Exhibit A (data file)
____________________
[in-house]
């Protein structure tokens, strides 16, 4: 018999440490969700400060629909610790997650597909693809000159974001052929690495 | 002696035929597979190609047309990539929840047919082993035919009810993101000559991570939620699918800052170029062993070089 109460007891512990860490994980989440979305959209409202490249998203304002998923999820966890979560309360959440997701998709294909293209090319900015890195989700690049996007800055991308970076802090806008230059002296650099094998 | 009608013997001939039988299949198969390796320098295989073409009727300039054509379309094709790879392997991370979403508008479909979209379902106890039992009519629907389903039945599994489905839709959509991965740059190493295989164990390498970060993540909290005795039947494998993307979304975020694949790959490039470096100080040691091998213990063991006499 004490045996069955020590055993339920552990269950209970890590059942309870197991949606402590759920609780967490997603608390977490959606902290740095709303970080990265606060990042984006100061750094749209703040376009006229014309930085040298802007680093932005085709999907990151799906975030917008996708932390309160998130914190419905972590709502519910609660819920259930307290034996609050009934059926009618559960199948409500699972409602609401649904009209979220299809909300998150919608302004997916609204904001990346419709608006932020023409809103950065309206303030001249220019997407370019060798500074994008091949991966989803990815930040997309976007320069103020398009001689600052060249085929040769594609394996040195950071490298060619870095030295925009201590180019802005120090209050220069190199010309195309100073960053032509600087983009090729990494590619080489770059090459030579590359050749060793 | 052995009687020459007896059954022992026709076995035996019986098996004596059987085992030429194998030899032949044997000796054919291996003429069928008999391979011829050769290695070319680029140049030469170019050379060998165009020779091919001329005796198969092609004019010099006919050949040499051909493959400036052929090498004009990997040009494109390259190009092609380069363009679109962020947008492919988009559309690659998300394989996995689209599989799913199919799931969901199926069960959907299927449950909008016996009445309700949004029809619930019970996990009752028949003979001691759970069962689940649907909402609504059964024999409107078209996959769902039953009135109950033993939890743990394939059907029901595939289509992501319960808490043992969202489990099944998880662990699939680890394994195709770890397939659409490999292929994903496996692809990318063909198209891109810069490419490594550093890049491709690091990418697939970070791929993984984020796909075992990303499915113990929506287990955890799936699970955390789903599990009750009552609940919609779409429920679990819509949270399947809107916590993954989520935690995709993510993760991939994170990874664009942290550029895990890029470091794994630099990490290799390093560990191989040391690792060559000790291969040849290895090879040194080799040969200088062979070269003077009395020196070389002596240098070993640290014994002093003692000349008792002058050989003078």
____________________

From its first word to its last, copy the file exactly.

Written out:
[in-house]
């Protein structure tokens, strides 16, 4: 018999440490969700400060629909610790997650597909693809000159974001052929690495 | 002696035929597979190609047309990539929840047919082993035919009810993101000559991570939620699918800052170029062993070089 109460007891512990860490994980989440979305959209409202490249998203304002998923999820966890979560309360959440997701998709294909293209090319900015890195989700690049996007800055991308970076802090806008230059002296650099094998 | 009608013997001939039988299949198969390796320098295989073409009727300039054509379309094709790879392997991370979403508008479909979209379902106890039992009519629907389903039945599994489905839709959509991965740059190493295989164990390498970060993540909290005795039947494998993307979304975020694949790959490039470096100080040691091998213990063991006499 004490045996069955020590055993339920552990269950209970890590059942309870197991949606402590759920609780967490997603608390977490959606902290740095709303970080990265606060990042984006100061750094749209703040376009006229014309930085040298802007680093932005085709999907990151799906975030917008996708932390309160998130914190419905972590709502519910609660819920259930307290034996609050009934059926009618559960199948409500699972409602609401649904009209979220299809909300998150919608302004997916609204904001990346419709608006932020023409809103950065309206303030001249220019997407370019060798500074994008091949991966989803990815930040997309976007320069103020398009001689600052060249085929040769594609394996040195950071490298060619870095030295925009201590180019802005120090209050220069190199010309195309100073960053032509600087983009090729990494590619080489770059090459030579590359050749060793 | 052995009687020459007896059954022992026709076995035996019986098996004596059987085992030429194998030899032949044997000796054919291996003429069928008999391979011829050769290695070319680029140049030469170019050379060998165009020779091919001329005796198969092609004019010099006919050949040499051909493959400036052929090498004009990997040009494109390259190009092609380069363009679109962020947008492919988009559309690659998300394989996995689209599989799913199919799931969901199926069960959907299927449950909008016996009445309700949004029809619930019970996990009752028949003979001691759970069962689940649907909402609504059964024999409107078209996959769902039953009135109950033993939890743990394939059907029901595939289509992501319960808490043992969202489990099944998880662990699939680890394994195709770890397939659409490999292929994903496996692809990318063909198209891109810069490419490594550093890049491709690091990418697939970070791929993984984020796909075992990303499915113990929506287990955890799936699970955390789903599990009750009552609940919609779409429920679990819509949270399947809107916590993954989520935690995709993510993760991939994170990874664009942290550029895990890029470091794994630099990490290799390093560990191989040391690792060559000790291969040849290895090879040194080799040969200088062979070269003077009395020196070389002596240098070993640290014994002093003692000349008792002058050989003078």